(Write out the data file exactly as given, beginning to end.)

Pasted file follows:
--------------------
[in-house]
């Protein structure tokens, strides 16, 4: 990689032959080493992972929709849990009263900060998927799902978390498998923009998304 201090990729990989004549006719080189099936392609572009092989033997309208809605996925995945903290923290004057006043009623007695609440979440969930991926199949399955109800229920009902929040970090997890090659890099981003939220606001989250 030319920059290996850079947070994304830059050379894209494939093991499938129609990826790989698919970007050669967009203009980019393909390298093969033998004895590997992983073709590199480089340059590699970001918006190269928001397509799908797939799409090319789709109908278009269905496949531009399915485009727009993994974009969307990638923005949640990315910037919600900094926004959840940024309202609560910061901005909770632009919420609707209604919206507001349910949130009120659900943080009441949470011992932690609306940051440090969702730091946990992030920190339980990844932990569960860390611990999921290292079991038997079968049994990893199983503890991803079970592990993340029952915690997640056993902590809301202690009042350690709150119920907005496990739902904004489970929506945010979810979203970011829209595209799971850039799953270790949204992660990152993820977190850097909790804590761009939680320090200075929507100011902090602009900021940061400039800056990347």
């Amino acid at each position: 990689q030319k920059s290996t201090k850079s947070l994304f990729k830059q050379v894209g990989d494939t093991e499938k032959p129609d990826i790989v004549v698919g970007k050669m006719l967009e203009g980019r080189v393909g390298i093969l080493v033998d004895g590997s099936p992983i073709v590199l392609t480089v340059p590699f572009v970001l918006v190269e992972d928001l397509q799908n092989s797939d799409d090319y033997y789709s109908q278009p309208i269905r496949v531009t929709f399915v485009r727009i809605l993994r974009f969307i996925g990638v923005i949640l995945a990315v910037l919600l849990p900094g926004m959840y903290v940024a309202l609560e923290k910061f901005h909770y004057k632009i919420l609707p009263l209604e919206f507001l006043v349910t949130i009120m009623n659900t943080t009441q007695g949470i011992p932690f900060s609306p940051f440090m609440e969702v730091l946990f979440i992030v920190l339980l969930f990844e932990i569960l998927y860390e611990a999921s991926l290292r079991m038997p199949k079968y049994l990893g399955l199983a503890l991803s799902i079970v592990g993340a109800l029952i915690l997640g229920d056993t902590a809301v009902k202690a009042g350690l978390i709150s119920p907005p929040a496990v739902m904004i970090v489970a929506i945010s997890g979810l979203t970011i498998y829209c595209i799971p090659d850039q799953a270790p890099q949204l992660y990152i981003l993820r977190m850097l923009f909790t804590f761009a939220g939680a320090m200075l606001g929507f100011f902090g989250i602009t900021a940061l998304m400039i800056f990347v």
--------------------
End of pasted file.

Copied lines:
[in-house]
């Protein structure tokens, strides 16, 4: 990689032959080493992972929709849990009263900060998927799902978390498998923009998304 201090990729990989004549006719080189099936392609572009092989033997309208809605996925995945903290923290004057006043009623007695609440979440969930991926199949399955109800229920009902929040970090997890090659890099981003939220606001989250 030319920059290996850079947070994304830059050379894209494939093991499938129609990826790989698919970007050669967009203009980019393909390298093969033998004895590997992983073709590199480089340059590699970001918006190269928001397509799908797939799409090319789709109908278009269905496949531009399915485009727009993994974009969307990638923005949640990315910037919600900094926004959840940024309202609560910061901005909770632009919420609707209604919206507001349910949130009120659900943080009441949470011992932690609306940051440090969702730091946990992030920190339980990844932990569960860390611990999921290292079991038997079968049994990893199983503890991803079970592990993340029952915690997640056993902590809301202690009042350690709150119920907005496990739902904004489970929506945010979810979203970011829209595209799971850039799953270790949204992660990152993820977190850097909790804590761009939680320090200075929507100011902090602009900021940061400039800056990347």
């Amino acid at each position: 990689q030319k920059s290996t201090k850079s947070l994304f990729k830059q050379v894209g990989d494939t093991e499938k032959p129609d990826i790989v004549v698919g970007k050669m006719l967009e203009g980019r080189v393909g390298i093969l080493v033998d004895g590997s099936p992983i073709v590199l392609t480089v340059p590699f572009v970001l918006v190269e992972d928001l397509q799908n092989s797939d799409d090319y033997y789709s109908q278009p309208i269905r496949v531009t929709f399915v485009r727009i809605l993994r974009f969307i996925g990638v923005i949640l995945a990315v910037l919600l849990p900094g926004m959840y903290v940024a309202l609560e923290k910061f901005h909770y004057k632009i919420l609707p009263l209604e919206f507001l006043v349910t949130i009120m009623n659900t943080t009441q007695g949470i011992p932690f900060s609306p940051f440090m609440e969702v730091l946990f979440i992030v920190l339980l969930f990844e932990i569960l998927y860390e611990a999921s991926l290292r079991m038997p199949k079968y049994l990893g399955l199983a503890l991803s799902i079970v592990g993340a109800l029952i915690l997640g229920d056993t902590a809301v009902k202690a009042g350690l978390i709150s119920p907005p929040a496990v739902m904004i970090v489970a929506i945010s997890g979810l979203t970011i498998y829209c595209i799971p090659d850039q799953a270790p890099q949204l992660y990152i981003l993820r977190m850097l923009f909790t804590f761009a939220g939680a320090m200075l606001g929507f100011f902090g989250i602009t900021a940061l998304m400039i800056f990347v």